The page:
CG/LA Infrastructure's InfraBlog
By Emi Kolawole, Published: August 12 at 6:46 pm
SpaceX and Tesla chief executive Elon Musk on Monday released his concept for a transportation system that could deliver passengers from San Francisco to Los Angeles in 30 minutes — if it is ever built.
The billionaire entrepreneur estimated that the “Hyperloop” — a solar-powered, earthquake-resistant, pod-based transportation system — would cost $6 billion and take 10 years to build, assuming it can be built at all. The train would run on a “round induction motor” similar to the one used in Tesla Motors’ Model S.
“It should just feel really super smooth and quiet, and obviously there’d never be any turbulence or anything,” Musk said during a conference call Monday after posting the 57-page plan to his Web site.
Musk, who had told Tesla investors he had no plans to build the system, said he would be open to building a prototype that he would hand off to someone else to build if no one else offered to do so.
Earlier this month, during a Google Hangout with Virgin Group founder and chairman Sir Richard Branson, Musk said the catalyst for the Hyperloop was the disappointment he felt after reviewing plans for a $68 billion high-speed rail system being built to run between San Francisco and Los Angeles.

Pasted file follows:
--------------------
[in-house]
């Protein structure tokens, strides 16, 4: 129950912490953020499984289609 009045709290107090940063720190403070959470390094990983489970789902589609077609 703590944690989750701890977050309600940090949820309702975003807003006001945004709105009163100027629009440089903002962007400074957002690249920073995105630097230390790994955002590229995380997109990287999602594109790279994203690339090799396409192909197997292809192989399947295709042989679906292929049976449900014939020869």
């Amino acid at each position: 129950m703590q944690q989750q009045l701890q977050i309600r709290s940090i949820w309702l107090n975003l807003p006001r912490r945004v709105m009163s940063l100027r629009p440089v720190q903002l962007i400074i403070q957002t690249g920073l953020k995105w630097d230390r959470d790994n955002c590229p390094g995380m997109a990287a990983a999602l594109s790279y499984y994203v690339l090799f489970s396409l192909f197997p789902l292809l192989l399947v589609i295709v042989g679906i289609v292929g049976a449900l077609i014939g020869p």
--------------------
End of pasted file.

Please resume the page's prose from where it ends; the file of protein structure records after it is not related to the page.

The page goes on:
In the paper posted Monday, Musk wrote: “How could it be that the home of Silicon Valley and JPL – doing incredible things like indexing all the world’s knowledge and putting rovers on Mars – would build a bullet train that is both one of the most expensive per mile and one of the slowest in the world?”
Musk said he started thinking about the idea roughly18 months ago, and started involving others about nine months ago. The concept he laid out was compiled by a team of roughly a dozen SpaceX and Tesla employees working alongside Musk. But putting together the report was “very much a background task. It wasn’t anybody’s full-time job,” said the entrepreneur.
Musk said that even if he developed a prototype, he would not do so in the interest of making “a ton of money”, and that the plans would remain free for the public to use.Musk also tweeted shortly after releasing the plans Monday that they were not the final version and that another version with “several late arriving corrections” would arrive in a few hours.
“I would like to see something like this happen,” said Musk. “It would be cool to see a new form of transport happen.”
So, how do we do it? Do we even want to do it? The report outlines a number of challenges, including air pressure and an adequate power source. Offer up your edit on Elon Musk’s Hyperloop plan, and up and down vote other people’s edits. And if you don’t want the Hyperloop, let us know that too. Who knows, sometimes the best plan is the one that starts from scratch.
Taken from The Washington Post: http://www.washingtonpost.com/blogs/innovations/wp/2013/08/12/elon-musk-to-reveal-hyperloop-plans-after-a-trickle-of-hints/